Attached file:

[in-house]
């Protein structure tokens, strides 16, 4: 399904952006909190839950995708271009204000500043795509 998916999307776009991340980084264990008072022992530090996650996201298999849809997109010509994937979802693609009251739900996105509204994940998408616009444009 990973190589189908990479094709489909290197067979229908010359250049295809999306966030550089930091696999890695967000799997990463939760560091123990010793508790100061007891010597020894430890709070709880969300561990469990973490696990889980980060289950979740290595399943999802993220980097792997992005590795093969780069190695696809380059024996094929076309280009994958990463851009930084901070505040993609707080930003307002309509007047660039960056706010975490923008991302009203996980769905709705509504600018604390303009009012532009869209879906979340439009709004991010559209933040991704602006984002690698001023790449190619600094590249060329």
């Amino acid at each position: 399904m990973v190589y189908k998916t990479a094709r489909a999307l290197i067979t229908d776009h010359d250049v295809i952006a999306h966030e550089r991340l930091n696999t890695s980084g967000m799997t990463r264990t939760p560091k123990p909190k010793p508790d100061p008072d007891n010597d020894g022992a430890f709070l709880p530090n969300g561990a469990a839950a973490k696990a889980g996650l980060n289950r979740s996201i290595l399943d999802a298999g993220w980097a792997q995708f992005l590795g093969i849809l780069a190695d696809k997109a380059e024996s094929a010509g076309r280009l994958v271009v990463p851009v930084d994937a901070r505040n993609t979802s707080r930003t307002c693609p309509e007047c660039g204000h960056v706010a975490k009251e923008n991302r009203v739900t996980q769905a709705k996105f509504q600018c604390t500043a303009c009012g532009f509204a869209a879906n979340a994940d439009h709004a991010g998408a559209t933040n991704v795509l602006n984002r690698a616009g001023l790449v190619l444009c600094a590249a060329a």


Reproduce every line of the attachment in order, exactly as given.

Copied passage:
[in-house]
């Protein structure tokens, strides 16, 4: 399904952006909190839950995708271009204000500043795509 998916999307776009991340980084264990008072022992530090996650996201298999849809997109010509994937979802693609009251739900996105509204994940998408616009444009 990973190589189908990479094709489909290197067979229908010359250049295809999306966030550089930091696999890695967000799997990463939760560091123990010793508790100061007891010597020894430890709070709880969300561990469990973490696990889980980060289950979740290595399943999802993220980097792997992005590795093969780069190695696809380059024996094929076309280009994958990463851009930084901070505040993609707080930003307002309509007047660039960056706010975490923008991302009203996980769905709705509504600018604390303009009012532009869209879906979340439009709004991010559209933040991704602006984002690698001023790449190619600094590249060329």
């Amino acid at each position: 399904m990973v190589y189908k998916t990479a094709r489909a999307l290197i067979t229908d776009h010359d250049v295809i952006a999306h966030e550089r991340l930091n696999t890695s980084g967000m799997t990463r264990t939760p560091k123990p909190k010793p508790d100061p008072d007891n010597d020894g022992a430890f709070l709880p530090n969300g561990a469990a839950a973490k696990a889980g996650l980060n289950r979740s996201i290595l399943d999802a298999g993220w980097a792997q995708f992005l590795g093969i849809l780069a190695d696809k997109a380059e024996s094929a010509g076309r280009l994958v271009v990463p851009v930084d994937a901070r505040n993609t979802s707080r930003t307002c693609p309509e007047c660039g204000h960056v706010a975490k009251e923008n991302r009203v739900t996980q769905a709705k996105f509504q600018c604390t500043a303009c009012g532009f509204a869209a879906n979340a994940d439009h709004a991010g998408a559209t933040n991704v795509l602006n984002r690698a616009g001023l790449v190619l444009c600094a590249a060329a």